4. Suicide Bombings Don’t Work Here.
Even a fractured Al Qaeda could still carry out suicide bombings, right? In a not-so-bad month in Baghdad, there’s a suicide bomb attack every day. It’s the ultimate low-tech attack, dependent on nothing more than one dedicated person and a backpack full of explosives.
The fact that not a single suicide bomber has turned up in New York can’t be due to immigration screening; not when visa extensions were issued for Mohamed Atta and Marwan Al-Shehhi six months after they’d flown planes into the World Trade Center. And bombers could have been planted here before September 11.
“We’ve often considered the prospect of sleeper cells,” says Johnson. “Some people like to believe that once an extremist arrives here, he’ll be so impressed by American freedoms and opportunity that he won’t want to kill himself, but quite likely, the opposite is true. Islamic fundamentalists can be appalled and disgusted by what they see as the hedonism of American life.”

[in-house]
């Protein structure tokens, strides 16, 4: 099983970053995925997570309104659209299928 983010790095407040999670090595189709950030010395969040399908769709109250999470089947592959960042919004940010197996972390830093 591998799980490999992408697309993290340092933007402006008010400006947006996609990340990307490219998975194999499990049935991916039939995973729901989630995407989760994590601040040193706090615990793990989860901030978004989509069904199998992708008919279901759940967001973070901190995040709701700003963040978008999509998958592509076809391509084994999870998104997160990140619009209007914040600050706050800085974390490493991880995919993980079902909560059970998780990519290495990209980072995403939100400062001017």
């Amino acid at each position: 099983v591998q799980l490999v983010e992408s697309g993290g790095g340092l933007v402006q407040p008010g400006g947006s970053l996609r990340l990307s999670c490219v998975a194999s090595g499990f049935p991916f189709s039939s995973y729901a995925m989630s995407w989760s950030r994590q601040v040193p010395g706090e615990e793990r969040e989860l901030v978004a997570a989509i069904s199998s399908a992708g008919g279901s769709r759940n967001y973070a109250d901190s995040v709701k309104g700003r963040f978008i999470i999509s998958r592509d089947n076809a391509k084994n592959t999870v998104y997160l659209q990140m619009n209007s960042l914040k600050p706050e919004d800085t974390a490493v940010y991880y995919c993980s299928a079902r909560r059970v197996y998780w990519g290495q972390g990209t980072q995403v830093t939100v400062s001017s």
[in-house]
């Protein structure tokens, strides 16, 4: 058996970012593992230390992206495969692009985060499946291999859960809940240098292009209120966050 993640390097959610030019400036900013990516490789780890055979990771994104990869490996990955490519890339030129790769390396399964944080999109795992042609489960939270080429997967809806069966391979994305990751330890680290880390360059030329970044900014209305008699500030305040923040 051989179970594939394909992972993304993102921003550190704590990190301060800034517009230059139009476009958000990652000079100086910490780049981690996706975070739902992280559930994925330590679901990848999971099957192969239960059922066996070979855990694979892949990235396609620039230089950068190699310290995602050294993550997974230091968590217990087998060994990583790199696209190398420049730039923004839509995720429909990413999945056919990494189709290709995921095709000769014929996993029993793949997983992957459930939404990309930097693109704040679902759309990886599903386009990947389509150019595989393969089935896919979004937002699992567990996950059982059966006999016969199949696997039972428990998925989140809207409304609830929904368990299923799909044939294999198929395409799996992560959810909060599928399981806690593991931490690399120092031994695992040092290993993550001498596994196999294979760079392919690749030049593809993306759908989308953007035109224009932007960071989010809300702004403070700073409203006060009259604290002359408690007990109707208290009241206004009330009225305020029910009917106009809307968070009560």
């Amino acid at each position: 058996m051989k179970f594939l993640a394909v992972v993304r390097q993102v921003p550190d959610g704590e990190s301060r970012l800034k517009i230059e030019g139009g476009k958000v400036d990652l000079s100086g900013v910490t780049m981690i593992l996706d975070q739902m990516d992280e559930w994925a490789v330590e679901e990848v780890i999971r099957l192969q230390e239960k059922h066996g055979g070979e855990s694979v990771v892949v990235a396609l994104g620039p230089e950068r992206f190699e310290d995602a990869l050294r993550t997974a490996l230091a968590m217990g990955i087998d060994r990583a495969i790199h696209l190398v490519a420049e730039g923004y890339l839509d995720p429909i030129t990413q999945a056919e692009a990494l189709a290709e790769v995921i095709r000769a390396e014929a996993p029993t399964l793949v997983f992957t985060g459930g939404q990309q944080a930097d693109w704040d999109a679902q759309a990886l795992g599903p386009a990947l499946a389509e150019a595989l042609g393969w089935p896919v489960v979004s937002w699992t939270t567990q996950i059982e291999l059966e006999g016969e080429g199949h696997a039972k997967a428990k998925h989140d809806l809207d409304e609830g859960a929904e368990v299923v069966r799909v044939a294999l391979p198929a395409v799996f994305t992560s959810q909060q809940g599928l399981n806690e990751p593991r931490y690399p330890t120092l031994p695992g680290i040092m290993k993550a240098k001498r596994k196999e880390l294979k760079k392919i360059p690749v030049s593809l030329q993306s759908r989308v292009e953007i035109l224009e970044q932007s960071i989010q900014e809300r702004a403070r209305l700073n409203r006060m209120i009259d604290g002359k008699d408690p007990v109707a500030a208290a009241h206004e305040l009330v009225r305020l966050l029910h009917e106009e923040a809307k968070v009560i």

But if exposure to American life won’t prevent suicide bombings, exposure to Americans might. “The more a person develops normal relations, the more comfortable he is in an environment, the less likely he is to commit an act of violence,” Johnson says. “The social literature on this goes back more than a hundred years, whether it be crime, gang violence, or political violence.” The September 11 hijackers, in a way, were the exceptions that prove the rule: Because they were able to move freely about the country without attracting suspicion, they could isolate themselves.
So if a sleeper cell had been planted here for years, it would have had to integrate into American life and would probably be less inclined to extreme acts of violence. For terrorists who’ve managed to slip in since 9/11, it will be hard for them to remain a self-insulating unit without attracting suspicion. And if a potential bomber arrives on his own, he’ll have daily social contacts that will lower the chance of his carrying out a suicide mission.